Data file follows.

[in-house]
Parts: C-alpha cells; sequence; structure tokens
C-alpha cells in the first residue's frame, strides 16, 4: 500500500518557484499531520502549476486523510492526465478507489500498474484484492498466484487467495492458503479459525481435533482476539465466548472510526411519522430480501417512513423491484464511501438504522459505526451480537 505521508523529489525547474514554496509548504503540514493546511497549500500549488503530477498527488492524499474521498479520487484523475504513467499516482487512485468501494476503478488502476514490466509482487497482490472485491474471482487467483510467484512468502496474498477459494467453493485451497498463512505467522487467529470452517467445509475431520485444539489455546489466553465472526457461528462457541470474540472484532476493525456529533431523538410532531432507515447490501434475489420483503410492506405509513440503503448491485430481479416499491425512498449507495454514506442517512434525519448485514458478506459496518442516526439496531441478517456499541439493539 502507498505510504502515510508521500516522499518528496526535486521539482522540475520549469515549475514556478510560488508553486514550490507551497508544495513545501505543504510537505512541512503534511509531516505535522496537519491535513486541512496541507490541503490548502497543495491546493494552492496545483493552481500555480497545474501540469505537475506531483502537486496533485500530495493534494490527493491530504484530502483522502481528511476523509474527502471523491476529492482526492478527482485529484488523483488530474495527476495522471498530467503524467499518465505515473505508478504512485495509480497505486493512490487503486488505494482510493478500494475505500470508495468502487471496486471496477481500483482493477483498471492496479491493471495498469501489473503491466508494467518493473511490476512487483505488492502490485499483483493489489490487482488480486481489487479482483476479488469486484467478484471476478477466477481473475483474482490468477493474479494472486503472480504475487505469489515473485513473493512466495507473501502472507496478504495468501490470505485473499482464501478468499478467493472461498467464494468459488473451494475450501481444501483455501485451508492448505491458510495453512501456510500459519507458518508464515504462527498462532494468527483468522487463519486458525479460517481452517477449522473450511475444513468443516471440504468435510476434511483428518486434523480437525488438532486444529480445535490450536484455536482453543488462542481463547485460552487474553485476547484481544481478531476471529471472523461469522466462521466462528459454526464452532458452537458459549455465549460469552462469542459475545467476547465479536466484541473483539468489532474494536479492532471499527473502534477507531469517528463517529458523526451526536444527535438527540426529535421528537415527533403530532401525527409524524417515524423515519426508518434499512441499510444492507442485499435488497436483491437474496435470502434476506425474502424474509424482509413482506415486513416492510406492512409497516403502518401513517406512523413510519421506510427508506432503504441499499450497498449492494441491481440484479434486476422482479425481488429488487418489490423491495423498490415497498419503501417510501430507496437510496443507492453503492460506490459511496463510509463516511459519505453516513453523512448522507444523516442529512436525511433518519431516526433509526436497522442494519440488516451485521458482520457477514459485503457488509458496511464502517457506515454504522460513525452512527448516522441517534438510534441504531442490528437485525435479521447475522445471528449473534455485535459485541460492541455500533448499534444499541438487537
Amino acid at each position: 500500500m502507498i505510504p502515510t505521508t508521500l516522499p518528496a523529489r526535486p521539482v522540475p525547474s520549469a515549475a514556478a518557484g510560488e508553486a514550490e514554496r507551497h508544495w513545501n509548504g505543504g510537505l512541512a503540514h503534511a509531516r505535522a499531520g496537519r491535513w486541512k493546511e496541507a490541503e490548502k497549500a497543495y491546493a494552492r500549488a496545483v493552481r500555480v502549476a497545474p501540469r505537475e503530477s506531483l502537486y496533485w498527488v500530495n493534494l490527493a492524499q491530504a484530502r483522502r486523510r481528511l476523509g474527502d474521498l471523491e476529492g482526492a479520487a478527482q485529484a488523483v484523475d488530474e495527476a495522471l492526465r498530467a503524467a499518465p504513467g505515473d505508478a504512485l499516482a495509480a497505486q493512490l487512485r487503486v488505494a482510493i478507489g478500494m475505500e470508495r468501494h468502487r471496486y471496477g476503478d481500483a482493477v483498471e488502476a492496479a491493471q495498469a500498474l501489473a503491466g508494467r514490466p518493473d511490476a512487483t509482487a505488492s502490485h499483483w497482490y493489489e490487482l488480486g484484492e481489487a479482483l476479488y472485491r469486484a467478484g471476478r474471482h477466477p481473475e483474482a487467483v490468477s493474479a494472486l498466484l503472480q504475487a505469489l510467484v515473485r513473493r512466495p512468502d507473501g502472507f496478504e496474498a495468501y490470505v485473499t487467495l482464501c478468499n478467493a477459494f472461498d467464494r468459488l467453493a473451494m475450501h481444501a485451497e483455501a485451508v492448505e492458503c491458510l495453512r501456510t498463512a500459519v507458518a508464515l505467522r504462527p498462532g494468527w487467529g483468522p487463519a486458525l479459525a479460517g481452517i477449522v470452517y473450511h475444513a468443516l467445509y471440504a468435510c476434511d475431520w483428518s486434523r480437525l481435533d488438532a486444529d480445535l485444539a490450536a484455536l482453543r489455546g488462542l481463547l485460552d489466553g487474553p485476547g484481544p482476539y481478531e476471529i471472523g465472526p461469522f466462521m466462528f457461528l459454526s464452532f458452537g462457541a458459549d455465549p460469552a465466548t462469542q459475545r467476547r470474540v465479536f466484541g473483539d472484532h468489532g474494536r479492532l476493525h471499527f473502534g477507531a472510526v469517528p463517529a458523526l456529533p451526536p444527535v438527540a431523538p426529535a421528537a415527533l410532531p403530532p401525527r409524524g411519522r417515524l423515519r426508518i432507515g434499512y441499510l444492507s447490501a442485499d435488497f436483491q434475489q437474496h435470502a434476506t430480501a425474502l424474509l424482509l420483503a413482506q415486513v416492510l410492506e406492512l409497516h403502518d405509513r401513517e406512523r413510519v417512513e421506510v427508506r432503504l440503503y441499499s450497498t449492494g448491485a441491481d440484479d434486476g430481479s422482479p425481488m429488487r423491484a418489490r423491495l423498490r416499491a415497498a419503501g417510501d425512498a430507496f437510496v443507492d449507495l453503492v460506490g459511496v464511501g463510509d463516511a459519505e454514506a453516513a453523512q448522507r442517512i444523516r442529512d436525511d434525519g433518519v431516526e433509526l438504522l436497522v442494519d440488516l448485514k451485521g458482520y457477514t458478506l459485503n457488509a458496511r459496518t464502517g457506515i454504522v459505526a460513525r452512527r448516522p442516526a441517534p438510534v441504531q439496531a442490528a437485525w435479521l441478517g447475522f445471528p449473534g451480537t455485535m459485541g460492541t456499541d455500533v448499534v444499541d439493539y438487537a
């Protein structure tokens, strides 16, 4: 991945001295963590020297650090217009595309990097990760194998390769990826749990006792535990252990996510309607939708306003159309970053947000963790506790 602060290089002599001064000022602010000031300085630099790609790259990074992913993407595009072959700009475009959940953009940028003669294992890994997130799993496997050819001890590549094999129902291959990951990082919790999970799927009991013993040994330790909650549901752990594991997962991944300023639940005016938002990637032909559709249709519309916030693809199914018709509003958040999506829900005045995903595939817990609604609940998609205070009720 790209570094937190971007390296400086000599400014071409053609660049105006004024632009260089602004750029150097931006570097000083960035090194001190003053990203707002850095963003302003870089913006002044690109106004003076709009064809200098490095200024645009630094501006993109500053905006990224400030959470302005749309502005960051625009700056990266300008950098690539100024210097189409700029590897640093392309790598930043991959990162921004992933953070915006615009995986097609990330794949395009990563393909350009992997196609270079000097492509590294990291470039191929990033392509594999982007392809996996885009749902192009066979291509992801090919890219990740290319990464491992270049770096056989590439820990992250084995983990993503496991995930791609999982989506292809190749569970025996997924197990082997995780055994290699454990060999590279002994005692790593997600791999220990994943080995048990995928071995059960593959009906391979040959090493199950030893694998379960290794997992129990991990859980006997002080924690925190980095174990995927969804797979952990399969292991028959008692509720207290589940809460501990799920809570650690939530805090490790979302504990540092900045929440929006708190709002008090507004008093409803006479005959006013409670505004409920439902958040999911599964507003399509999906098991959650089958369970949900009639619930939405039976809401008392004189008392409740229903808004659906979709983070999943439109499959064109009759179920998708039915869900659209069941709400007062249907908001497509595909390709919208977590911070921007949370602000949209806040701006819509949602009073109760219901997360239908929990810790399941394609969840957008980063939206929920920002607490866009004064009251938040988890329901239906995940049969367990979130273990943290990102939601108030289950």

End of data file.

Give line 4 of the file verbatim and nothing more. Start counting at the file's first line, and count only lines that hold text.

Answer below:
Amino acid at each position: 500500500m502507498i505510504p502515510t505521508t508521500l516522499p518528496a523529489r526535486p521539482v522540475p525547474s520549469a515549475a514556478a518557484g510560488e508553486a514550490e514554496r507551497h508544495w513545501n509548504g505543504g510537505l512541512a503540514h503534511a509531516r505535522a499531520g496537519r491535513w486541512k493546511e496541507a490541503e490548502k497549500a497543495y491546493a494552492r500549488a496545483v493552481r500555480v502549476a497545474p501540469r505537475e503530477s506531483l502537486y496533485w498527488v500530495n493534494l490527493a492524499q491530504a484530502r483522502r486523510r481528511l476523509g474527502d474521498l471523491e476529492g482526492a479520487a478527482q485529484a488523483v484523475d488530474e495527476a495522471l492526465r498530467a503524467a499518465p504513467g505515473d505508478a504512485l499516482a495509480a497505486q493512490l487512485r487503486v488505494a482510493i478507489g478500494m475505500e470508495r468501494h468502487r471496486y471496477g476503478d481500483a482493477v483498471e488502476a492496479a491493471q495498469a500498474l501489473a503491466g508494467r514490466p518493473d511490476a512487483t509482487a505488492s502490485h499483483w497482490y493489489e490487482l488480486g484484492e481489487a479482483l476479488y472485491r469486484a467478484g471476478r474471482h477466477p481473475e483474482a487467483v490468477s493474479a494472486l498466484l503472480q504475487a505469489l510467484v515473485r513473493r512466495p512468502d507473501g502472507f496478504e496474498a495468501y490470505v485473499t487467495l482464501c478468499n478467493a477459494f472461498d467464494r468459488l467453493a473451494m475450501h481444501a485451497e483455501a485451508v492448505e492458503c491458510l495453512r501456510t498463512a500459519v507458518a508464515l505467522r504462527p498462532g494468527w487467529g483468522p487463519a486458525l479459525a479460517g481452517i477449522v470452517y473450511h475444513a468443516l467445509y471440504a468435510c476434511d475431520w483428518s486434523r480437525l481435533d488438532a486444529d480445535l485444539a490450536a484455536l482453543r489455546g488462542l481463547l485460552d489466553g487474553p485476547g484481544p482476539y481478531e476471529i471472523g465472526p461469522f466462521m466462528f457461528l459454526s464452532f458452537g462457541a458459549d455465549p460469552a465466548t462469542q459475545r467476547r470474540v465479536f466484541g473483539d472484532h468489532g474494536r479492532l476493525h471499527f473502534g477507531a472510526v469517528p463517529a458523526l456529533p451526536p444527535v438527540a431523538p426529535a421528537a415527533l410532531p403530532p401525527r409524524g411519522r417515524l423515519r426508518i432507515g434499512y441499510l444492507s447490501a442485499d435488497f436483491q434475489q437474496h435470502a434476506t430480501a425474502l424474509l424482509l420483503a413482506q415486513v416492510l410492506e406492512l409497516h403502518d405509513r401513517e406512523r413510519v417512513e421506510v427508506r432503504l440503503y441499499s450497498t449492494g448491485a441491481d440484479d434486476g430481479s422482479p425481488m429488487r423491484a418489490r423491495l423498490r416499491a415497498a419503501g417510501d425512498a430507496f437510496v443507492d449507495l453503492v460506490g459511496v464511501g463510509d463516511a459519505e454514506a453516513a453523512q448522507r442517512i444523516r442529512d436525511d434525519g433518519v431516526e433509526l438504522l436497522v442494519d440488516l448485514k451485521g458482520y457477514t458478506l459485503n457488509a458496511r459496518t464502517g457506515i454504522v459505526a460513525r452512527r448516522p442516526a441517534p438510534v441504531q439496531a442490528a437485525w435479521l441478517g447475522f445471528p449473534g451480537t455485535m459485541g460492541t456499541d455500533v448499534v444499541d439493539y438487537a